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The ABCs of Weibo 2021: These Were the Biggest Trends on Chinese Social Media

From Alaska Talks to Zheng Shuang, these were the biggest Weibo trends of 2021.

Manya Koetse

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What were the most discussed topics on Weibo of 2021? Here is an overview of top stories on Chinese social media from A to Z: a look back at the biggest trends on Chinese social media in 2021.

 
This is the “WE…WEI…WHAT?” column by Manya Koetse, original publication in German by Goethe Institut China, visit Yi Magazin: WE…WEI…WHAT? Manya Koetse erklärt das chinesische Internet.
 

The year 2021 has been quite a tumultuous one on Chinese social media. It was not just Covid19 that was among the biggest trends once again, it was also a year in which the 100th anniversary of the Communist Party, heightening tensions with the U.S., and national disasters such as the floods in Henan played a major role. But besides all the big topics, there were many smaller topics that became the biggest.

To give you more insight into the topics that went trending this year and which were most discussed by Chinese netizens, we have compiled this list of Weibo trends for you, from A-Z.

 

A is for: Alaska Talks

The U.S.-China strategic talks in Anchorage were a big topic of discussion on Chinese social media in March of 2021. It was the first major face-to-face U.S.-China meeting of the Biden administration, and due to the sometimes-angry words exchanged between the two sides, some called the Alaska talks a “diplomatic clash.”

While international media focused on the meeting and what their outcome meant for Sino-American relations and the foreign strategies of China and the U.S., many Weibo users instead focused on interpreter Zhang Jing (张京) who fiercely took notes while top diplomats Wang Yi (王毅) and Yang Jiechi (杨洁篪) were talking and flawlessly managed to translate their lengthy speeches.

Another moment that went viral online was when Yang Jiechi remarked he had instant noodles for lunch. Chinese state media outlet CGTN published a short video showing the Chinese State Councilor and Foreign Minister Wang Yi and Yang right before entering a session of the high-level talks, with Wang asking Yang “Have you had lunch?”, and Yang then answering: “Yes, instant noodles.”

‘Noodle gate’ went trending as a sign of American lack of etiquette: no formal dinner was arranged for the Chinese diplomats, and even with Covid19 restrictions, many netizens thought the Americans could and should have done more to accommodate their Chinese guests.

 

B is for: Battle at Lake Changjin

The Chinese blockbuster Battle at Lake Changjin that hit cinemas in the fall of 2021 became one of China’s highest-grossing films ever, breaking all kinds of box office records. The movie provides a Chinese perspective on the start of the Korean War (1950-1953) and the unfolding of the battle of Chosin Reservoir, a massive ground attack of the Chinese 9th Army Group against American forces.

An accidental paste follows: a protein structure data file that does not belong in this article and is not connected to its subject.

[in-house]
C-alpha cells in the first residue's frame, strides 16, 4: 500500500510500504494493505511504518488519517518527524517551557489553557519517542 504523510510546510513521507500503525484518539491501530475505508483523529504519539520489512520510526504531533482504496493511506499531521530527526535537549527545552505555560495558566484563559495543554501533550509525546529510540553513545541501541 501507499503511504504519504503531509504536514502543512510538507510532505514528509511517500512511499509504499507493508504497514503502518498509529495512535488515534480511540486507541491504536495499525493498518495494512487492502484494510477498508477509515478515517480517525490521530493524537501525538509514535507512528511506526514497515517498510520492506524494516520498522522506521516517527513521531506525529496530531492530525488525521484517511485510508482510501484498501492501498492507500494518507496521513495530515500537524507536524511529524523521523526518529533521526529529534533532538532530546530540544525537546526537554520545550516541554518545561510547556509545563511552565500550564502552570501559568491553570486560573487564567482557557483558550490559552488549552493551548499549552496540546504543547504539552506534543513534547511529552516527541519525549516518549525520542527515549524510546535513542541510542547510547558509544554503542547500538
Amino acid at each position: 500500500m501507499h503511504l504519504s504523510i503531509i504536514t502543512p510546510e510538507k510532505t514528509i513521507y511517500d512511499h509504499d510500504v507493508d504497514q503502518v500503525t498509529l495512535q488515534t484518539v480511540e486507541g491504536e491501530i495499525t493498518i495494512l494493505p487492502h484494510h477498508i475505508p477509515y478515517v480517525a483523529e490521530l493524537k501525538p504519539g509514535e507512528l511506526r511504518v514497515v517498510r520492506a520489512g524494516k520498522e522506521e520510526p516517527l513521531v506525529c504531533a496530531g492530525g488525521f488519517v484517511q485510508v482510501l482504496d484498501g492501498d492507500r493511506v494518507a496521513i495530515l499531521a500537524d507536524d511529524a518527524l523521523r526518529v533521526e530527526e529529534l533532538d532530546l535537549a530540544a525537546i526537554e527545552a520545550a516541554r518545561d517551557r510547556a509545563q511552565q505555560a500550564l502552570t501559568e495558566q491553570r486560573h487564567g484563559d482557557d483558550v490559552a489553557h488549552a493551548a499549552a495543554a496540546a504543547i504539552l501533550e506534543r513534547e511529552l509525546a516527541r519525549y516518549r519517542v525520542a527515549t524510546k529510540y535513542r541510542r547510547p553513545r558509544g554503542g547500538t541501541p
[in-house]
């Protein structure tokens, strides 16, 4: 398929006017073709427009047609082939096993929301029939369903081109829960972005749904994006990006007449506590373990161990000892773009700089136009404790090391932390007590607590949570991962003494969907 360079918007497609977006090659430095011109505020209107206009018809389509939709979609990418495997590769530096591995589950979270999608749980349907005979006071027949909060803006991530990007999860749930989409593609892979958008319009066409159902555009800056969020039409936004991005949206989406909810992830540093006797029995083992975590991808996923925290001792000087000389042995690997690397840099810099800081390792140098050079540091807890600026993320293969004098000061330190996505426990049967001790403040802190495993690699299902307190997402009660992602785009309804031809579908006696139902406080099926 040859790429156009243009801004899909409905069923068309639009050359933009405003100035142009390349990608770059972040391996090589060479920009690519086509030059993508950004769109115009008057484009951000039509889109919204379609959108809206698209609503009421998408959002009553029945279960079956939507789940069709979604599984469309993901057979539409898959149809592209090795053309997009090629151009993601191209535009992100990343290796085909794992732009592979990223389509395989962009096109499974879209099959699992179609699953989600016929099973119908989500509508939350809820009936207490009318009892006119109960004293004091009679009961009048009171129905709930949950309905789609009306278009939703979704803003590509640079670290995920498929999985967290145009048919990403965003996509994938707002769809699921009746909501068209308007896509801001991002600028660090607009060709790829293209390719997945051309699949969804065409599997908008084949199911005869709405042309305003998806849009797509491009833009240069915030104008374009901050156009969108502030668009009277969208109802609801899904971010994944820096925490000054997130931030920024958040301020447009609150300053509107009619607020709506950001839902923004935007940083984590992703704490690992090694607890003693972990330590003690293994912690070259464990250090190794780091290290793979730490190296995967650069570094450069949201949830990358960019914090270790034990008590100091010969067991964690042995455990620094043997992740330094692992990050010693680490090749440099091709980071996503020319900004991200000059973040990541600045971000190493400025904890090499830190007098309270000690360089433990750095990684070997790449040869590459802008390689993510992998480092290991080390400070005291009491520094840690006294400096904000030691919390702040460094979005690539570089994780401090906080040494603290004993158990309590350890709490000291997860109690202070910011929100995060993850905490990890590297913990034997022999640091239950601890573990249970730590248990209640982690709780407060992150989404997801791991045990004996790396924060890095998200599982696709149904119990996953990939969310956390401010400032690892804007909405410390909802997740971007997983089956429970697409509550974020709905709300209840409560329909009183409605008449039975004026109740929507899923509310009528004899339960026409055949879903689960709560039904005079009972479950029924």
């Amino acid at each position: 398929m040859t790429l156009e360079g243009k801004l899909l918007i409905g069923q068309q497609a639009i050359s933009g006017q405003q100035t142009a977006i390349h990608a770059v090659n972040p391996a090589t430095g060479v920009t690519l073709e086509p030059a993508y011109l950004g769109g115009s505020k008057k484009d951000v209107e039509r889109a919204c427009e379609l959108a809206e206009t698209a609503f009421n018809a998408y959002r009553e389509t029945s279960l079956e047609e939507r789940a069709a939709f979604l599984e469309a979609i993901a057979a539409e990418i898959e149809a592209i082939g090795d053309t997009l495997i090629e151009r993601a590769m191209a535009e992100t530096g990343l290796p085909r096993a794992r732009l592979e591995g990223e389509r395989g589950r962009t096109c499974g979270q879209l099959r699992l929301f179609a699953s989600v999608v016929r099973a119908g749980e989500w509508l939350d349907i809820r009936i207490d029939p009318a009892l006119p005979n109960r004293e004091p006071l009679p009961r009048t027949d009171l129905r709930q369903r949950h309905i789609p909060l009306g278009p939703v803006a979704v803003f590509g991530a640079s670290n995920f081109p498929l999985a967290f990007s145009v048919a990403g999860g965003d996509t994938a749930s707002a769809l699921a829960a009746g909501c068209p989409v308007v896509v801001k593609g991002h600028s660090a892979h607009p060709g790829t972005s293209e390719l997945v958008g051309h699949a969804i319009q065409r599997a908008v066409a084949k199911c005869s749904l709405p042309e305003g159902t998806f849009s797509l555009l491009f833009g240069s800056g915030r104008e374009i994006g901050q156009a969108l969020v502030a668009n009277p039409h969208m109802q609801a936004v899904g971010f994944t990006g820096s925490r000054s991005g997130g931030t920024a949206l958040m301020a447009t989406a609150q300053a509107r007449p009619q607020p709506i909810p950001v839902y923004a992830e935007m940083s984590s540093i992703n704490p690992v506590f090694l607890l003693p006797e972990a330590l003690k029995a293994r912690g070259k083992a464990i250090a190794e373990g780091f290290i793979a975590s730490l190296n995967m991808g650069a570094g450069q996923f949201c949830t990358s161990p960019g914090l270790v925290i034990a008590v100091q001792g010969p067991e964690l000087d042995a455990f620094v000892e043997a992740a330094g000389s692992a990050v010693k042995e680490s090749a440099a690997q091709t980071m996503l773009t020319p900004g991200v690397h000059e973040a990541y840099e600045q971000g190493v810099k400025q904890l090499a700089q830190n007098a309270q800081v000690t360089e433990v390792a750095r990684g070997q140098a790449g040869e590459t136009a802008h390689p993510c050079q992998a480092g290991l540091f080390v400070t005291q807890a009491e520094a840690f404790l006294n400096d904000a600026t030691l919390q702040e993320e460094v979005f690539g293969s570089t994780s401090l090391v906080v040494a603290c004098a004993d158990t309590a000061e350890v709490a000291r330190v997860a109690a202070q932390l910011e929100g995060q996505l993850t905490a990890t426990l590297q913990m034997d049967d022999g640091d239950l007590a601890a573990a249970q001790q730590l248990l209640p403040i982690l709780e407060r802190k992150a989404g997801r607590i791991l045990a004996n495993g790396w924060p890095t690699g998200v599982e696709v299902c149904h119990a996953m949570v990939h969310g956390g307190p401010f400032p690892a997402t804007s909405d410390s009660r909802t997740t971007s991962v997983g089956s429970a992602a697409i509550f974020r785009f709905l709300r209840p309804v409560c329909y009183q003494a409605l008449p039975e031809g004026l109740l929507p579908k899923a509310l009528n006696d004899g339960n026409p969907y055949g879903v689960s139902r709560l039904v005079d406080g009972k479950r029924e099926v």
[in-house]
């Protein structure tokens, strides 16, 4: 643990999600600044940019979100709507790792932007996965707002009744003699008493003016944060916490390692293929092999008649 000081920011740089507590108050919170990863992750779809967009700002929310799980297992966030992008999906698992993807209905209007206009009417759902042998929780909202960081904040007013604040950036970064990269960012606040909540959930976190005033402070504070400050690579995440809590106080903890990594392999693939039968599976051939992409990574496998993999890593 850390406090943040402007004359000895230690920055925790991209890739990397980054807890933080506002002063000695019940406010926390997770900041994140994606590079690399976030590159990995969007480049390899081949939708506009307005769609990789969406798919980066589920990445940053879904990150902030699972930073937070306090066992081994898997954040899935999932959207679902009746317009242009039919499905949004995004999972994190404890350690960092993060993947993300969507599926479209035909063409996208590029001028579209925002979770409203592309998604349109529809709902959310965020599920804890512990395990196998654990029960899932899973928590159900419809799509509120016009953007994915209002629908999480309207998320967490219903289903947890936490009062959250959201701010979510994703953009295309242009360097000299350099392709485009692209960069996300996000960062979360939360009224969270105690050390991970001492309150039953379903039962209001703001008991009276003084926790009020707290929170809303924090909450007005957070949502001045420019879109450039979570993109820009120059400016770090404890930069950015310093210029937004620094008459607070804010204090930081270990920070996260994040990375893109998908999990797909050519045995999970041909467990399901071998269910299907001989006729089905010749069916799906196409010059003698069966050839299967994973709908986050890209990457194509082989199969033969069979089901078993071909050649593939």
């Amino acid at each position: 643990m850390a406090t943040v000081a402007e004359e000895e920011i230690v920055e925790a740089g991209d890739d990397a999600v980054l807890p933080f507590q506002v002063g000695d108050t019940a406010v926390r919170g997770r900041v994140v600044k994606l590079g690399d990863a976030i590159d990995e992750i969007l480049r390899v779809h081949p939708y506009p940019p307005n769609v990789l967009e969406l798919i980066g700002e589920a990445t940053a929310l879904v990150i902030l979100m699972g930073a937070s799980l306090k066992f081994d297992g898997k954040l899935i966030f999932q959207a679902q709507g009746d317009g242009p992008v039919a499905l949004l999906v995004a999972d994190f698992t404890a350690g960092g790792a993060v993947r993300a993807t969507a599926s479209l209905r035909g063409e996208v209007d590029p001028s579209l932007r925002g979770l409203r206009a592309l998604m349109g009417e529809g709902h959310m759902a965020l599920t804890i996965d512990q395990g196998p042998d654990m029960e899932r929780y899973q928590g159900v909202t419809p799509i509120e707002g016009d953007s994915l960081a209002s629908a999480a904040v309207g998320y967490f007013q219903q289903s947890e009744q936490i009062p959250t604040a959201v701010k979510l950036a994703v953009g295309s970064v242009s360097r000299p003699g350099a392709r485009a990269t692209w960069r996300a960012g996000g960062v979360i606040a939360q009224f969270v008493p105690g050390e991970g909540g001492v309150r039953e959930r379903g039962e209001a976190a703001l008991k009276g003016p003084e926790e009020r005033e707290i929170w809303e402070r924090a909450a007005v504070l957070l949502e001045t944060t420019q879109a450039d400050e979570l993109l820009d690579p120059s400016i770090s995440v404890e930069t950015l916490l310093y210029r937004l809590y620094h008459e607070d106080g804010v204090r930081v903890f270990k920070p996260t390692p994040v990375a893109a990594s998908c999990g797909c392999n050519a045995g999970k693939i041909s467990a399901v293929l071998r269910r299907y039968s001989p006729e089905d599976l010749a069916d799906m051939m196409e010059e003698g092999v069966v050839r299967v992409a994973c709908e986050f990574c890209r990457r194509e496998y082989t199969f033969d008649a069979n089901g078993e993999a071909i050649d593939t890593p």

The movie was a major topic on Chinese social media this year, not just because of its unparalleled budget, all-star cast, and production team, but also because its specific narrative of China’s ‘glorious victory’ at Chosin resonates with many Chinese in a time of growing nationalism and heightening international tensions.

Many social media users showed how emotionally engaged they were in the film by sharing their watching experience and posting photos and videos of their cinema visit. Some netizens even consumed frozen potatoes while watching the film as a sign of solidarity for the Chinese soldiers at the front for whom frozen potatoes were all they had to eat. Other filmgoers even saluted to the screen to honor those who lost their lives during the battle.

Read more about this topic here in English or in German.

 

C is for: Call me By Fire

The all-male reality show Call Me By Fire (披荆斩棘的哥哥) was one of this year’s hit shows, with one Weibo hashtag dedicated to the show receiving a staggering 12 billion views.

Call Me By Fire featured 33 male celebrities, and the show received a lot of attention for various reasons. Participant Li Chengxuan (李承铉/ Nathan Lee) triggered discussions by speaking up about being a full-time father and suffering from depression. The 55-year-old Taiwanese singer Terry Lin Zhixuan (林志炫) was also a contestant and fell off the stage while filming. Another celebrity on the show, Chinese singer Huo Zun (霍尊), withdrew after his ex-girlfriend accused him of being a cheater and leaked WeChat conversation screenshots to prove that he actually disliked the show.